The transition is marked by vertical lines. Parameters are , , , , , , , , , , and . The tolerance steady states of the one-virus model are used as initial conditions for the two virus model with and .
Conversely, when the replication rate of the HBeAg-positive virus is smaller than virus loss due to competition with the HBeAg-negative virus, , then, at steady state, the HBeAg-positive virus is eliminated (see figure 5, top panel, solid line), becomes stable, and the emerging HBeAg-negative virus reaches a low steady state of HBV per ml (see figure 5, second panel, solid line). This corresponds to an inactive carrier state . There is no T-cell response to the HBeAg-positive virus (forth panel, solid line), but a potent T-cell response to HBeAg-negative virus emerges (bottom panel, solid line).
The transition is marked by vertical lines. Parameters are as in figure 4 and . The tolerance steady states of the one-virus model are used as initial conditions for the two virus model with and .
Liver Damage due to Seroconversion
Following seroconversion with critical antibody levels, both HBeAg and HBeAg-positive virus decrease but are not completely eliminated. At the same time, HBeAg-specific T-cells are activated and start killing the virus. Transition from immune ignorance to immune activation is almost instantaneous and accounts for the loss of more than of the virus (under parameter values presented in table 1). To determine the extent of liver injury corresponding to virus loss following seroconversion we assume that the infected cells (hepatocytes), , are in quasi-equilibrium with the virus:(14)where is the virus clearance rate per day, is the number of viruses produced by an infected cell per day, and is the number of infected cells per virus.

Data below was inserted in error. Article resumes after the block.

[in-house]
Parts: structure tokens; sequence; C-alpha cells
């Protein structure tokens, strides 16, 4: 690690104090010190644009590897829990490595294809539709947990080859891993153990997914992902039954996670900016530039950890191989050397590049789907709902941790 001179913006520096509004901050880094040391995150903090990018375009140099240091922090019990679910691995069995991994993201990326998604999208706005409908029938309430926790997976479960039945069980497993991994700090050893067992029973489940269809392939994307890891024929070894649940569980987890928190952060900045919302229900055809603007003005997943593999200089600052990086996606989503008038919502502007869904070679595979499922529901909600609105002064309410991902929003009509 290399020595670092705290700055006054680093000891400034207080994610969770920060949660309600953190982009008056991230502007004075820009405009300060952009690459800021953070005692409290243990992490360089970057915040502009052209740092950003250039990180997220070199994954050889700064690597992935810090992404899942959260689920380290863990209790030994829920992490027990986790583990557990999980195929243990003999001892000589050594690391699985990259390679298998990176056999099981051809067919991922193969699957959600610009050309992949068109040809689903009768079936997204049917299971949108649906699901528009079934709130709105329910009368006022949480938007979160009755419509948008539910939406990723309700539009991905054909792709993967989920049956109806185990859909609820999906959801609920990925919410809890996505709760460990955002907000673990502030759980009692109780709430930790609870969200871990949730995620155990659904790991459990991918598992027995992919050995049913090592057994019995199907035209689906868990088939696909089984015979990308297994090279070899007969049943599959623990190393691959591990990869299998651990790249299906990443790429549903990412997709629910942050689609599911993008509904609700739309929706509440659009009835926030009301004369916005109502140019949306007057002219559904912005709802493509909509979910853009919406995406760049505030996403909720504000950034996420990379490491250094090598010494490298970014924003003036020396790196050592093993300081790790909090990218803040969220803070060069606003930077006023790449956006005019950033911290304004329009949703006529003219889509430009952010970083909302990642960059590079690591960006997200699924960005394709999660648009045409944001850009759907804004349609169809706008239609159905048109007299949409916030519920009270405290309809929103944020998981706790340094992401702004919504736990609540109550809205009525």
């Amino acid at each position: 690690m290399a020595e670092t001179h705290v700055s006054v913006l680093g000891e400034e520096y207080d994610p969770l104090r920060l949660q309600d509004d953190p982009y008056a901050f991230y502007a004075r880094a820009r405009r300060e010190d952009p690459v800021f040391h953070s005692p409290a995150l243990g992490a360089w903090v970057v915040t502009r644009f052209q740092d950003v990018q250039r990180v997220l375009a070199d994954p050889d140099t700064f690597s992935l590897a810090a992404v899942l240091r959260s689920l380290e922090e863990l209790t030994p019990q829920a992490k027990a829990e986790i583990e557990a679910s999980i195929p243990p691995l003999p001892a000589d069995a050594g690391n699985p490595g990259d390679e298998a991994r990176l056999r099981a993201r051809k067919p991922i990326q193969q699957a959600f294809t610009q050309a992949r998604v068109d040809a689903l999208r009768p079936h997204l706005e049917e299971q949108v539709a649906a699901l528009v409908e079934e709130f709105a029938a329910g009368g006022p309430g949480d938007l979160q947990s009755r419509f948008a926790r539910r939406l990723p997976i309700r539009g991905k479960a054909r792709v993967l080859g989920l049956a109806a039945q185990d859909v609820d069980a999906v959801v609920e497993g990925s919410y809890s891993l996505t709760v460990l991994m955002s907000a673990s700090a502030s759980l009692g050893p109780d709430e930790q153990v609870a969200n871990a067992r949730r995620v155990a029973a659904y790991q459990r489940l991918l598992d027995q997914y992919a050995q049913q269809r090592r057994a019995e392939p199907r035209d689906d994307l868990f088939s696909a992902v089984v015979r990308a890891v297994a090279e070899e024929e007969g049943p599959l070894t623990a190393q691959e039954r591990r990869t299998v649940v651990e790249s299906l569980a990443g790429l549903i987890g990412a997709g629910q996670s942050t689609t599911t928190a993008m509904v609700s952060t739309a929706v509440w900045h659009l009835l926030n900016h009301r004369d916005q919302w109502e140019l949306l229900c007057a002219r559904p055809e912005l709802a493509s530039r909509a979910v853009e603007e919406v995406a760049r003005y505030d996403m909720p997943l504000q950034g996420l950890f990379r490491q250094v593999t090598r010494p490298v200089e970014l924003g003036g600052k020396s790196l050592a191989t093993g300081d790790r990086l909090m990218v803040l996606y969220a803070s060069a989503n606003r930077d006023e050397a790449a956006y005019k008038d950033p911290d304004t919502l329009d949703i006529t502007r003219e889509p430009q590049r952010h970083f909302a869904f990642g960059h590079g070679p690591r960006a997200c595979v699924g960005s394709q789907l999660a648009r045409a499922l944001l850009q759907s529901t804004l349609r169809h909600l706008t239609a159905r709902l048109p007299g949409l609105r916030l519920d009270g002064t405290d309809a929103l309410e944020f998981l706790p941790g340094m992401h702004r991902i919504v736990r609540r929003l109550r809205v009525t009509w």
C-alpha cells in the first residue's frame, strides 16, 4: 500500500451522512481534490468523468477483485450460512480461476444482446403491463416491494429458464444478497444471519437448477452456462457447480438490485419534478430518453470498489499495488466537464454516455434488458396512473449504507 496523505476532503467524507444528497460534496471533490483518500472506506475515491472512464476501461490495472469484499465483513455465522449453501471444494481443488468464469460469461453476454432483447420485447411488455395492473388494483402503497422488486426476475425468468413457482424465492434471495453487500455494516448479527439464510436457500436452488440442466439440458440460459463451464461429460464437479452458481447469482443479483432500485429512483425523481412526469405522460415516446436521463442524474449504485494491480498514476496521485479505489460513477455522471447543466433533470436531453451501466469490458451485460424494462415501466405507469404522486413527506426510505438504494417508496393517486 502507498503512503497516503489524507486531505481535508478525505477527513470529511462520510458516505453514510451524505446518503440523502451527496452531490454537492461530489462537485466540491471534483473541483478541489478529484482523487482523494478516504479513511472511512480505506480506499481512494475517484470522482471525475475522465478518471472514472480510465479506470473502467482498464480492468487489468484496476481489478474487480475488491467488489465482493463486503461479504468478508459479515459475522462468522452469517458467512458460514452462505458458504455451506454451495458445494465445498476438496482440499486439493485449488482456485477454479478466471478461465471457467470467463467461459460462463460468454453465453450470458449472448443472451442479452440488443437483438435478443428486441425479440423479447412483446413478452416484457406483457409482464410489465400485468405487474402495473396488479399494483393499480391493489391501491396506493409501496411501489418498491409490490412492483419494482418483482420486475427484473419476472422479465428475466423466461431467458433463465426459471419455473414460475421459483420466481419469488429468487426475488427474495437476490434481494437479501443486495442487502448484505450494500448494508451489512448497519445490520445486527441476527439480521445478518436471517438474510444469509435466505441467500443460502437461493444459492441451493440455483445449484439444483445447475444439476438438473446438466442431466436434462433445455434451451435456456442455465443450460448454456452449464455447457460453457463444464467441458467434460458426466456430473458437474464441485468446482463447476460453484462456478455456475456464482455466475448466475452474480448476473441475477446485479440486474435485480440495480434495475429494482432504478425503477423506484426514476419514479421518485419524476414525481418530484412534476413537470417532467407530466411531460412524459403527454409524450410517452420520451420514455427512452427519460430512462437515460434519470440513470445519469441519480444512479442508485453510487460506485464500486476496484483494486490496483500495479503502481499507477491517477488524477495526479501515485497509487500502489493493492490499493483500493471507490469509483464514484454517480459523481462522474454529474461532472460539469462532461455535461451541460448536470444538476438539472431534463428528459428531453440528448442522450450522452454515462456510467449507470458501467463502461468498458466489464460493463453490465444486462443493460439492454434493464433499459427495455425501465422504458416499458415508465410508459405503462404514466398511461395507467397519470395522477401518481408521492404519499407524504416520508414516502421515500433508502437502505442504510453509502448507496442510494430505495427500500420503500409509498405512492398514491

During the tolerance phase, hepatocytes per ml are infected at steady state. Following seroconversion, this amount is reduced and, at steady state, it reaches hepatocytes per ml. For parameters values listed in table 1, per day and viruses per infected cell per day , we estimate that there are infected hepatocytes per ml at steady state during immune tolerance and infected hepatocytes per ml at steady state during immune activation. This corresponds to a loss of less than of the liver (where the liver size is estimated as containing hepatocytes per ml).
Since the immune activation does not lead to viral eradication, the HBeAg-specific T-cells will continue to kill liver cells over time. The cumulative hepatocyte loss on the first days is given by(15)where is the time when antibody levels become positive, . As the immune cell population is small (but non-zero), the cumulative hepatocyte loss is nonzero as well for solutions of system (1-5-3) with . However, we observe significant liver damage only after .